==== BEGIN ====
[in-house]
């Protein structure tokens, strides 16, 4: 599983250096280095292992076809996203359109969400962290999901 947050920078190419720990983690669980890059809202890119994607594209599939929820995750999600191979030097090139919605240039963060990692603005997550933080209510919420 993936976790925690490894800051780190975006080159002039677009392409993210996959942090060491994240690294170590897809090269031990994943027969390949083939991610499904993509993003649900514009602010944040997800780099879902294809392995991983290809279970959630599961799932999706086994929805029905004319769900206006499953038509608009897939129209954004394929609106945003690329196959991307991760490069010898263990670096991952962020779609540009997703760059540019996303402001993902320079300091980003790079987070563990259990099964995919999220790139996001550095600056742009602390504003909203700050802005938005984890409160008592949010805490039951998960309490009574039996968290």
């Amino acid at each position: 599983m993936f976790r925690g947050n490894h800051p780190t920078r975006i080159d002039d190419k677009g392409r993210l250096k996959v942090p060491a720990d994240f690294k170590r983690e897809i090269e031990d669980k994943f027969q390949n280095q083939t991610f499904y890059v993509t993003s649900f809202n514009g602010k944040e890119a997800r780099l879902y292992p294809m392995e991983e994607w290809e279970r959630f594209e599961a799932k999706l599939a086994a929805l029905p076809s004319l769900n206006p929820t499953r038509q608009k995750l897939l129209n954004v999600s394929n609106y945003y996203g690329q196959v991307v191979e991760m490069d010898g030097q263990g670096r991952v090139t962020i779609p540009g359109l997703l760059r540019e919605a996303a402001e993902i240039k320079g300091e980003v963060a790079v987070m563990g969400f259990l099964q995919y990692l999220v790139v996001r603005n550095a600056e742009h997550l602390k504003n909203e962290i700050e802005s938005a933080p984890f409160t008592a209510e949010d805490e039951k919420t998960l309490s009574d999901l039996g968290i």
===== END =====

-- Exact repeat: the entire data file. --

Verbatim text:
[in-house]
């Protein structure tokens, strides 16, 4: 599983250096280095292992076809996203359109969400962290999901 947050920078190419720990983690669980890059809202890119994607594209599939929820995750999600191979030097090139919605240039963060990692603005997550933080209510919420 993936976790925690490894800051780190975006080159002039677009392409993210996959942090060491994240690294170590897809090269031990994943027969390949083939991610499904993509993003649900514009602010944040997800780099879902294809392995991983290809279970959630599961799932999706086994929805029905004319769900206006499953038509608009897939129209954004394929609106945003690329196959991307991760490069010898263990670096991952962020779609540009997703760059540019996303402001993902320079300091980003790079987070563990259990099964995919999220790139996001550095600056742009602390504003909203700050802005938005984890409160008592949010805490039951998960309490009574039996968290």
């Amino acid at each position: 599983m993936f976790r925690g947050n490894h800051p780190t920078r975006i080159d002039d190419k677009g392409r993210l250096k996959v942090p060491a720990d994240f690294k170590r983690e897809i090269e031990d669980k994943f027969q390949n280095q083939t991610f499904y890059v993509t993003s649900f809202n514009g602010k944040e890119a997800r780099l879902y292992p294809m392995e991983e994607w290809e279970r959630f594209e599961a799932k999706l599939a086994a929805l029905p076809s004319l769900n206006p929820t499953r038509q608009k995750l897939l129209n954004v999600s394929n609106y945003y996203g690329q196959v991307v191979e991760m490069d010898g030097q263990g670096r991952v090139t962020i779609p540009g359109l997703l760059r540019e919605a996303a402001e993902i240039k320079g300091e980003v963060a790079v987070m563990g969400f259990l099964q995919y990692l999220v790139v996001r603005n550095a600056e742009h997550l602390k504003n909203e962290i700050e802005s938005a933080p984890f409160t008592a209510e949010d805490e039951k919420t998960l309490s009574d999901l039996g968290i």